By Tray Wetherell
Reports from the Kyoto news agency this morning indicate that reactor number 3 at the battered Fukushima Daiichi nuclear plant is now partially exposed after a water pump that was flushing sea water into the reactor core stopped running due to a lack of fuel. This after a second hydrogen explosion was seen yesterday. Concerns mount as the cooling system for reactor 1 continues to malfunction and fears of a hydrogen explosion at that reactor climb.
Prime Minister Naoto Kan speaking to reporters said “This is Japan’s most severe crisis since the war ended 65 years ago,”
Even as engineers at the Fukushima Daiichi nuclear plant continue to struggle with containing and restoring the cooling systems for the reactors, aftershocks and recovery efforts continue. “While the fuel rods were exposed, they were exposed temporarily and are now covered again…” said one official who was unnamed as he was speaking to reporters. While the nation struggles with recovering from the tsunami and earthquake, it may be the Fukushima Daiichi nuclear plant that will be the biggest aspect of this disaster that will have global implications.
Unlike the Chernobyl disaster, the reactors at the Fukushima Daiichi nuclear plant are different in design, and should not suffer the same fate. However, human experience with nuclear accidents is one of disaster and quarantine. At Chernobyl as an example when the explosion occurred, tens of thousands of pounds of radioactive dust and debris was thrown into the air and caused radiation spikes across the globe. The effects which are still felt today in the Ukraine and around the world include increased incidents of birth defects, stillborn births, cancer, and at Chernobyl proper, there is a “quarantine zone” where human habitation has stopped all together and the land surrounding it in a 18 mile radius. Within this radius you can see abandoned cities that resemble a post-apocalyptic nightmare.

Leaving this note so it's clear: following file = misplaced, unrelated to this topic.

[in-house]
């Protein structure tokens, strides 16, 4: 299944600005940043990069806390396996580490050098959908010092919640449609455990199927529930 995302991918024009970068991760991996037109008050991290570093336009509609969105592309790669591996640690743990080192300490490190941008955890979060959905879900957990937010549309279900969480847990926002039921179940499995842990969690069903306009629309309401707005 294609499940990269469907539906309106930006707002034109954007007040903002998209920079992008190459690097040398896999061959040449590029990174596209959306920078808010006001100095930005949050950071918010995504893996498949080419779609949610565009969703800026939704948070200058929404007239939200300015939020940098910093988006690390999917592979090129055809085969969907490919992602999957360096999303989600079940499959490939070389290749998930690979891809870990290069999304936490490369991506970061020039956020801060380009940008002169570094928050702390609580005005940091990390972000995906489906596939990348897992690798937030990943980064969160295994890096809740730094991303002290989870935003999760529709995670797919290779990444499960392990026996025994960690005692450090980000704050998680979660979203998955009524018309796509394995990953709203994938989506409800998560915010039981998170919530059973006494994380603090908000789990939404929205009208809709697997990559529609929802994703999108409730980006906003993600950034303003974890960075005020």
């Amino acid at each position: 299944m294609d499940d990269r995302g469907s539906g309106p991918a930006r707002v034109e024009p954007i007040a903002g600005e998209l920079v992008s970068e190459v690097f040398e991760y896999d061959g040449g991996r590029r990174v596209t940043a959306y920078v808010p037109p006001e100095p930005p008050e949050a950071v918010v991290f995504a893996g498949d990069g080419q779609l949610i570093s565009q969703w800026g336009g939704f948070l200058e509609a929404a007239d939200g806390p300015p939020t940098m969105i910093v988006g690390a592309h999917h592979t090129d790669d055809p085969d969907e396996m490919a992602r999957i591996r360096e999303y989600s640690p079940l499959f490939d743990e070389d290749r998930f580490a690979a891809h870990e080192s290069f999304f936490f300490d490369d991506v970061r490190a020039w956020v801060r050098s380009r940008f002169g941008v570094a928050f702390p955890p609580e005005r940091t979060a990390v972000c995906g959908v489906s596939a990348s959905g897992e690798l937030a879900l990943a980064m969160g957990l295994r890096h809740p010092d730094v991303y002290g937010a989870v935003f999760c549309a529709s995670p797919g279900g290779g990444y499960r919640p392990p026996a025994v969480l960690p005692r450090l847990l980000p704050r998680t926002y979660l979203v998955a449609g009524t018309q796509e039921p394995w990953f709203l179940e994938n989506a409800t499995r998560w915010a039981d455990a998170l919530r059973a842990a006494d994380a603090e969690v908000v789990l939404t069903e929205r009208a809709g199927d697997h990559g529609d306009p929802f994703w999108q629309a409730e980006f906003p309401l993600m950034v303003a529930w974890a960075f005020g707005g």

While the possibility of a meltdown cannot be denied, experts debate that at Fukushima, the possibility of a Chernobyl style meltdown and disaster should not happen and that eventually the situation will improve.
Japanese officials have ordered the evacuation of all people living within a 12 mile radius of the nuclear plant. There have been reports that with each explosion at the nuclear plant radioactive iodine and cesium are being released into the atmosphere. Radioactive vapor is being released to lower pressure in the reactor core, and the nuclear plant is going to be pumping sea water into the reactor to control the reactor further. Questions remain as to the impact of this technique environmentally with the surrounding ocean although all agree that doing this is better than simply allowing the plant to melt down. As the nuclear disaster plays out, the U.S. Navy is moving the air craft carrier sent to the region after indicating radiation levels within their vicinity were rising and that they did not want to take any chances.